Published online by Cambridge University Press: 04 November 2021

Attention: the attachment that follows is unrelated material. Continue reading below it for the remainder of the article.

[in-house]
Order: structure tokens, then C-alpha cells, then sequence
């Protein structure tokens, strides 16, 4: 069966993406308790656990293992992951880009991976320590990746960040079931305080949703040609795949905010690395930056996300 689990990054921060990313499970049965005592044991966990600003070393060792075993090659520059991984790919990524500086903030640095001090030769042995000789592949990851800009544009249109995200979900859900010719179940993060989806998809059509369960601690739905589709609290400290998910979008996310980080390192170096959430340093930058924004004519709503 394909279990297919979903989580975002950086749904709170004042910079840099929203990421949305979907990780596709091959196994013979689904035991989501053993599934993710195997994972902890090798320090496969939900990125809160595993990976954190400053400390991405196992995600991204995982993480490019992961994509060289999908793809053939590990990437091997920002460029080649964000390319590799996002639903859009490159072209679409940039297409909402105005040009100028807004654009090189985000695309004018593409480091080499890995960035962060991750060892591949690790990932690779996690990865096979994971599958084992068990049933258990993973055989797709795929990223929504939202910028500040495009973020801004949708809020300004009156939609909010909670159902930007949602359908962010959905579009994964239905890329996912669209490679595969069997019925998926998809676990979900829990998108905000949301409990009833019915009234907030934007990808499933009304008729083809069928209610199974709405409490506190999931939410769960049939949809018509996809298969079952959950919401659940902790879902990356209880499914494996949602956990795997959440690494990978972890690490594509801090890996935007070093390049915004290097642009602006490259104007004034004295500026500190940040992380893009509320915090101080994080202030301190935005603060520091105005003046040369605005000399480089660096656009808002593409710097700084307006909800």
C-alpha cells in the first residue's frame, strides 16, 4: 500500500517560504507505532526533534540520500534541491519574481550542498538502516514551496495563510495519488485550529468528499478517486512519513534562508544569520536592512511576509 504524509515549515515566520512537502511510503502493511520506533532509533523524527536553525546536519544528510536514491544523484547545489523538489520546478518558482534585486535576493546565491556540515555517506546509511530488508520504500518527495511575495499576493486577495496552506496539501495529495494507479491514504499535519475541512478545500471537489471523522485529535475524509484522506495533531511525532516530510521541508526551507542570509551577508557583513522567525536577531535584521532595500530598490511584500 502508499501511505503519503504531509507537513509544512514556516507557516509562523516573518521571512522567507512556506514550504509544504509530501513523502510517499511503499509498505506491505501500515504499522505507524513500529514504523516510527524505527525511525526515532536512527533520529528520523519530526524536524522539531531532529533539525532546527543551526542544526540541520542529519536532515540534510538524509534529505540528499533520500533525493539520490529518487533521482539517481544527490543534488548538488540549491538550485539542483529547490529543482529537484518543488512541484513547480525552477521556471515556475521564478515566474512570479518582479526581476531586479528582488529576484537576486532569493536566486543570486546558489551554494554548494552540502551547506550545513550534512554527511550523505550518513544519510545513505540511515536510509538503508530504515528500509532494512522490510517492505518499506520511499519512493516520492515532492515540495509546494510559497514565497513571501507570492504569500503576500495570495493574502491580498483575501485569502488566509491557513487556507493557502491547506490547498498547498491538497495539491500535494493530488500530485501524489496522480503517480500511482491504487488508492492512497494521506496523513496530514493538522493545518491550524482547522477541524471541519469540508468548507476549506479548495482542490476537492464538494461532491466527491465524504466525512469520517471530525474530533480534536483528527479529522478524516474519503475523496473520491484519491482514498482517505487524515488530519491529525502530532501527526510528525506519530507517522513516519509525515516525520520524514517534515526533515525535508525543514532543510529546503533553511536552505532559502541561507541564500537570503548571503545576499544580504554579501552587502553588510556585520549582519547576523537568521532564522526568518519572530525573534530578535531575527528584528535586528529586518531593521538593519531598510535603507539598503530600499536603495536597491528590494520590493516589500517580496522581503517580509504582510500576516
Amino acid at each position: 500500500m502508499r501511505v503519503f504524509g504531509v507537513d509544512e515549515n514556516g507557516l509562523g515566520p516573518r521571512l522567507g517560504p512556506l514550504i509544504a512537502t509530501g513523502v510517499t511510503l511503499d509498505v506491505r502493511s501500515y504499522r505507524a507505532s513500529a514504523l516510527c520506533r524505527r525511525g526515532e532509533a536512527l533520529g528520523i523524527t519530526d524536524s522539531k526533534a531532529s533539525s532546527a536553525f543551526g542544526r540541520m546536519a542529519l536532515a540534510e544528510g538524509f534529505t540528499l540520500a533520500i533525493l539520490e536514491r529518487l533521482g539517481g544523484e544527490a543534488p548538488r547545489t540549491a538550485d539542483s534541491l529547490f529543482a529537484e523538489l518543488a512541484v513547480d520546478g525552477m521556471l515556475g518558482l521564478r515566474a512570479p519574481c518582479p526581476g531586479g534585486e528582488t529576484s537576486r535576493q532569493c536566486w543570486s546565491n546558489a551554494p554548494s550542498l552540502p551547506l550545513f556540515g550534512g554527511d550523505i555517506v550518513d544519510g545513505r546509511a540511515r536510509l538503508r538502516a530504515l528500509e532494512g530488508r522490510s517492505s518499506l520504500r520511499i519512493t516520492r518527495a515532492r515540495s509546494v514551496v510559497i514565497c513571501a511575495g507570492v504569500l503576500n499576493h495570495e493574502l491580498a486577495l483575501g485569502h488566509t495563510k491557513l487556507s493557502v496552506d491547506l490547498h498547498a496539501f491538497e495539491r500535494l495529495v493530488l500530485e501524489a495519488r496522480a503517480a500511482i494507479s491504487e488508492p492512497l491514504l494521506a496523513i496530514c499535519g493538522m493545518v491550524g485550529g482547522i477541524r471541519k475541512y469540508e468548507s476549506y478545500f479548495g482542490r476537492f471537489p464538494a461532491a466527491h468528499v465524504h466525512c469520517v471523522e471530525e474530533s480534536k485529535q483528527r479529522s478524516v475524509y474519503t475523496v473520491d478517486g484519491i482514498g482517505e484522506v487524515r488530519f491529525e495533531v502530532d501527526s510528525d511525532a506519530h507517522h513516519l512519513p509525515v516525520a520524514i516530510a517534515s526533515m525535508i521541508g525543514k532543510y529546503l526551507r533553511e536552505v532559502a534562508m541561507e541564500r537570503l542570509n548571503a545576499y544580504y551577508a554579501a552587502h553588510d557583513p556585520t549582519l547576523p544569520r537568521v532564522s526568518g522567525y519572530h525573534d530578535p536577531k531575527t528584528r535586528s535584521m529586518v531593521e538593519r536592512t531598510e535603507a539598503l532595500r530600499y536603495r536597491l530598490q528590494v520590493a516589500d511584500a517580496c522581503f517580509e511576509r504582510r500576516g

Democracy is not only about voting. Deliberation plays an important role as well. Just like voting, deliberation can occur behind closed doors in the shadows or be subject to the glare of sunlight. In this chapter I argue that deliberation among representatives in a legislature ought to occur behind closed doors and away from the glare of sunlight, but only if it is structured properly. More specifically, I propose a new way of institutionalizing secret deliberation that secures its benefits while avoiding its costs. The key is to add external accountability mechanisms of a very specific kind to the deliberative process and to select participants in the secret deliberative body in a very particular way. If we do both things, then democratic deliberation is optimized when it occurs behind closed doors.